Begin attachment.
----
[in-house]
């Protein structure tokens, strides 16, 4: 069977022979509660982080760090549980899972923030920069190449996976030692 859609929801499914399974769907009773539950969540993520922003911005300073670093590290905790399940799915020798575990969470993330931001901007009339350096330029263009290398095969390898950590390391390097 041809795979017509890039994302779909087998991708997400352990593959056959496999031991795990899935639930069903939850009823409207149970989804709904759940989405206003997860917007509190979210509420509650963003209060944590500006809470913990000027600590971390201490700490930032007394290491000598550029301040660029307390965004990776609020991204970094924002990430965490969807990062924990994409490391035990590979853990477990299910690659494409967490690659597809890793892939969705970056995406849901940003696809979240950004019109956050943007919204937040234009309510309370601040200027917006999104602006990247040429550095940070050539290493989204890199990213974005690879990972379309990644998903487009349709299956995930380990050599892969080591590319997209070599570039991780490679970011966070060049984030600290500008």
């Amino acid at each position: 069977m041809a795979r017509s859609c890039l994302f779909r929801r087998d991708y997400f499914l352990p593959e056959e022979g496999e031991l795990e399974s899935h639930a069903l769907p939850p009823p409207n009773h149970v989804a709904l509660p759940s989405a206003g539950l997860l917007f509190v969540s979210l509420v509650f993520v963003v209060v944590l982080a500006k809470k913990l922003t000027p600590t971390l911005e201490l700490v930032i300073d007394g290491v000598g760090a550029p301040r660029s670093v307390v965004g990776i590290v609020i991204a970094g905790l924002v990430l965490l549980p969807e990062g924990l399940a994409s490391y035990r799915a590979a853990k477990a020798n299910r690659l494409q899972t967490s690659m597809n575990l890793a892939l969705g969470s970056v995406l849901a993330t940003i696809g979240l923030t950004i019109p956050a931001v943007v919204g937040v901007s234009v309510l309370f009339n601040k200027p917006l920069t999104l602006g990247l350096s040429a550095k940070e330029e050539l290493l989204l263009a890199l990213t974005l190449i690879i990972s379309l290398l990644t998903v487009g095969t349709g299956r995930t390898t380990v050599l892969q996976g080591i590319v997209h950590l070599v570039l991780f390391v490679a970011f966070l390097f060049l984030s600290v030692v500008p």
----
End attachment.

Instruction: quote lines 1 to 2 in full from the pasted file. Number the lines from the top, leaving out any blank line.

[in-house]
């Protein structure tokens, strides 16, 4: 069977022979509660982080760090549980899972923030920069190449996976030692 859609929801499914399974769907009773539950969540993520922003911005300073670093590290905790399940799915020798575990969470993330931001901007009339350096330029263009290398095969390898950590390391390097 041809795979017509890039994302779909087998991708997400352990593959056959496999031991795990899935639930069903939850009823409207149970989804709904759940989405206003997860917007509190979210509420509650963003209060944590500006809470913990000027600590971390201490700490930032007394290491000598550029301040660029307390965004990776609020991204970094924002990430965490969807990062924990994409490391035990590979853990477990299910690659494409967490690659597809890793892939969705970056995406849901940003696809979240950004019109956050943007919204937040234009309510309370601040200027917006999104602006990247040429550095940070050539290493989204890199990213974005690879990972379309990644998903487009349709299956995930380990050599892969080591590319997209070599570039991780490679970011966070060049984030600290500008």